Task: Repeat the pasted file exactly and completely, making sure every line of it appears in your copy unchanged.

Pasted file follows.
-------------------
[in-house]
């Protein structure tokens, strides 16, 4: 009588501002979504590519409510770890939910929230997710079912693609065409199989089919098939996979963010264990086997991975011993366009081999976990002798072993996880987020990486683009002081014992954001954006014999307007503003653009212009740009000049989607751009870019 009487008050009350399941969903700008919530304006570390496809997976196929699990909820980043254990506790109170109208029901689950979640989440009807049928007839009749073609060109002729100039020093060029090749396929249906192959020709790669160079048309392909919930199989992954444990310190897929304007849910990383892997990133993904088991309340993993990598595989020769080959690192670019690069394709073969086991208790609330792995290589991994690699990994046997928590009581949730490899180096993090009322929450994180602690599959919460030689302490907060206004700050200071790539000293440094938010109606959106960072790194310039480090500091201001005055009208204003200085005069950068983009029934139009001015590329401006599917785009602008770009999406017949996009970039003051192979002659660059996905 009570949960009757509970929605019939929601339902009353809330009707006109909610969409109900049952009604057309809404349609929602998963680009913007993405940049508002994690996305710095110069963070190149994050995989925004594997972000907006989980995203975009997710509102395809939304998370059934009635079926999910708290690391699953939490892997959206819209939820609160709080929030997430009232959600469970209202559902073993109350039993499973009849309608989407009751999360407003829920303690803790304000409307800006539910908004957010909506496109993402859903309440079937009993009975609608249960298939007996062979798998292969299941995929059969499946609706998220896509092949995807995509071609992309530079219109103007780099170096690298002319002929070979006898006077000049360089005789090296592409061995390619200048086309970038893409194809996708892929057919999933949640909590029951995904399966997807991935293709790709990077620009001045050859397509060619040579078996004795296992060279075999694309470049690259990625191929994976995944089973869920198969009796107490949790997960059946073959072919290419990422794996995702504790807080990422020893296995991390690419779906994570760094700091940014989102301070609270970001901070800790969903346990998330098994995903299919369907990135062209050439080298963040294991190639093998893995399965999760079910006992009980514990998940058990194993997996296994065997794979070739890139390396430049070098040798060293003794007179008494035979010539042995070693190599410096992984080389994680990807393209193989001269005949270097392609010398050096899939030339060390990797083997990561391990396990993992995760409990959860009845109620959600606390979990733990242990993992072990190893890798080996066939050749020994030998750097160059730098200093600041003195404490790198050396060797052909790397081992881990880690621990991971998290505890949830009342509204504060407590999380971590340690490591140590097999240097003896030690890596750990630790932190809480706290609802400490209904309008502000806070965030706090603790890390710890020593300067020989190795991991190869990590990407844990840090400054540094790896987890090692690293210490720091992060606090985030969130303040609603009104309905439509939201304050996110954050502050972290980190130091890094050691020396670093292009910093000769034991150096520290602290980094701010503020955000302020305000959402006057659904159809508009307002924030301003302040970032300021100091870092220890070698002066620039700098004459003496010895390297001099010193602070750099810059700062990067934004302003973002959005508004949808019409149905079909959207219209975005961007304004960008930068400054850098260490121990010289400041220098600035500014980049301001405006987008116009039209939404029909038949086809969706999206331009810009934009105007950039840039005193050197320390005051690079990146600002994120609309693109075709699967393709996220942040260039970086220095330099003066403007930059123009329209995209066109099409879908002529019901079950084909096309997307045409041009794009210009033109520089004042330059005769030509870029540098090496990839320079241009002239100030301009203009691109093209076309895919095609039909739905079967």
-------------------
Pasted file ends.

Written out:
[in-house]
């Protein structure tokens, strides 16, 4: 009588501002979504590519409510770890939910929230997710079912693609065409199989089919098939996979963010264990086997991975011993366009081999976990002798072993996880987020990486683009002081014992954001954006014999307007503003653009212009740009000049989607751009870019 009487008050009350399941969903700008919530304006570390496809997976196929699990909820980043254990506790109170109208029901689950979640989440009807049928007839009749073609060109002729100039020093060029090749396929249906192959020709790669160079048309392909919930199989992954444990310190897929304007849910990383892997990133993904088991309340993993990598595989020769080959690192670019690069394709073969086991208790609330792995290589991994690699990994046997928590009581949730490899180096993090009322929450994180602690599959919460030689302490907060206004700050200071790539000293440094938010109606959106960072790194310039480090500091201001005055009208204003200085005069950068983009029934139009001015590329401006599917785009602008770009999406017949996009970039003051192979002659660059996905 009570949960009757509970929605019939929601339902009353809330009707006109909610969409109900049952009604057309809404349609929602998963680009913007993405940049508002994690996305710095110069963070190149994050995989925004594997972000907006989980995203975009997710509102395809939304998370059934009635079926999910708290690391699953939490892997959206819209939820609160709080929030997430009232959600469970209202559902073993109350039993499973009849309608989407009751999360407003829920303690803790304000409307800006539910908004957010909506496109993402859903309440079937009993009975609608249960298939007996062979798998292969299941995929059969499946609706998220896509092949995807995509071609992309530079219109103007780099170096690298002319002929070979006898006077000049360089005789090296592409061995390619200048086309970038893409194809996708892929057919999933949640909590029951995904399966997807991935293709790709990077620009001045050859397509060619040579078996004795296992060279075999694309470049690259990625191929994976995944089973869920198969009796107490949790997960059946073959072919290419990422794996995702504790807080990422020893296995991390690419779906994570760094700091940014989102301070609270970001901070800790969903346990998330098994995903299919369907990135062209050439080298963040294991190639093998893995399965999760079910006992009980514990998940058990194993997996296994065997794979070739890139390396430049070098040798060293003794007179008494035979010539042995070693190599410096992984080389994680990807393209193989001269005949270097392609010398050096899939030339060390990797083997990561391990396990993992995760409990959860009845109620959600606390979990733990242990993992072990190893890798080996066939050749020994030998750097160059730098200093600041003195404490790198050396060797052909790397081992881990880690621990991971998290505890949830009342509204504060407590999380971590340690490591140590097999240097003896030690890596750990630790932190809480706290609802400490209904309008502000806070965030706090603790890390710890020593300067020989190795991991190869990590990407844990840090400054540094790896987890090692690293210490720091992060606090985030969130303040609603009104309905439509939201304050996110954050502050972290980190130091890094050691020396670093292009910093000769034991150096520290602290980094701010503020955000302020305000959402006057659904159809508009307002924030301003302040970032300021100091870092220890070698002066620039700098004459003496010895390297001099010193602070750099810059700062990067934004302003973002959005508004949808019409149905079909959207219209975005961007304004960008930068400054850098260490121990010289400041220098600035500014980049301001405006987008116009039209939404029909038949086809969706999206331009810009934009105007950039840039005193050197320390005051690079990146600002994120609309693109075709699967393709996220942040260039970086220095330099003066403007930059123009329209995209066109099409879908002529019901079950084909096309997307045409041009794009210009033109520089004042330059005769030509870029540098090496990839320079241009002239100030301009203009691109093209076309895919095609039909739905079967």